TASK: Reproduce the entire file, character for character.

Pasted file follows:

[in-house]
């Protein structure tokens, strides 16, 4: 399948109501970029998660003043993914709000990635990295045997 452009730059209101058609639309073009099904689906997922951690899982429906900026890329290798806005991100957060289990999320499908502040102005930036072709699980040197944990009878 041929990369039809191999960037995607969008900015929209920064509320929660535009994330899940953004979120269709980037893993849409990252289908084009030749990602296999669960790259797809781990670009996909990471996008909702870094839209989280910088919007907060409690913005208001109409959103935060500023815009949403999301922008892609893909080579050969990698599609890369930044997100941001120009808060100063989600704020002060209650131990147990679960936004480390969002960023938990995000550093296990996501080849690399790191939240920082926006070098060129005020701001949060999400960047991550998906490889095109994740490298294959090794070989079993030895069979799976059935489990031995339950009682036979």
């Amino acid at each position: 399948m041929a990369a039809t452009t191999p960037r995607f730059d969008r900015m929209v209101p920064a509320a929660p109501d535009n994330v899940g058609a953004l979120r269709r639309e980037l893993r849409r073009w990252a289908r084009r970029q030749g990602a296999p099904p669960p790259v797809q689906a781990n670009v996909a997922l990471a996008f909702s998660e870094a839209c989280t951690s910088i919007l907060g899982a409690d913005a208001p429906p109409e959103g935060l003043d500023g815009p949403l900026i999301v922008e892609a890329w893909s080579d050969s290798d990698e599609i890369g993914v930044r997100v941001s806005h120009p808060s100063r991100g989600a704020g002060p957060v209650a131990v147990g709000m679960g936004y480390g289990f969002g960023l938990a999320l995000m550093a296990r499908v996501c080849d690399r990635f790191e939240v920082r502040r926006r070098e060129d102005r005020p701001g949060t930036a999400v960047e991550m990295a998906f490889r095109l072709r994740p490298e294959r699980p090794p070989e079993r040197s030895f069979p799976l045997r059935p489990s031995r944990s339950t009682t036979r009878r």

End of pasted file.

[in-house]
């Protein structure tokens, strides 16, 4: 399948109501970029998660003043993914709000990635990295045997 452009730059209101058609639309073009099904689906997922951690899982429906900026890329290798806005991100957060289990999320499908502040102005930036072709699980040197944990009878 041929990369039809191999960037995607969008900015929209920064509320929660535009994330899940953004979120269709980037893993849409990252289908084009030749990602296999669960790259797809781990670009996909990471996008909702870094839209989280910088919007907060409690913005208001109409959103935060500023815009949403999301922008892609893909080579050969990698599609890369930044997100941001120009808060100063989600704020002060209650131990147990679960936004480390969002960023938990995000550093296990996501080849690399790191939240920082926006070098060129005020701001949060999400960047991550998906490889095109994740490298294959090794070989079993030895069979799976059935489990031995339950009682036979």
């Amino acid at each position: 399948m041929a990369a039809t452009t191999p960037r995607f730059d969008r900015m929209v209101p920064a509320a929660p109501d535009n994330v899940g058609a953004l979120r269709r639309e980037l893993r849409r073009w990252a289908r084009r970029q030749g990602a296999p099904p669960p790259v797809q689906a781990n670009v996909a997922l990471a996008f909702s998660e870094a839209c989280t951690s910088i919007l907060g899982a409690d913005a208001p429906p109409e959103g935060l003043d500023g815009p949403l900026i999301v922008e892609a890329w893909s080579d050969s290798d990698e599609i890369g993914v930044r997100v941001s806005h120009p808060s100063r991100g989600a704020g002060p957060v209650a131990v147990g709000m679960g936004y480390g289990f969002g960023l938990a999320l995000m550093a296990r499908v996501c080849d690399r990635f790191e939240v920082r502040r926006r070098e060129d102005r005020p701001g949060t930036a999400v960047e991550m990295a998906f490889r095109l072709r994740p490298e294959r699980p090794p070989e079993r040197s030895f069979p799976l045997r059935p489990s031995r944990s339950t009682t036979r009878r």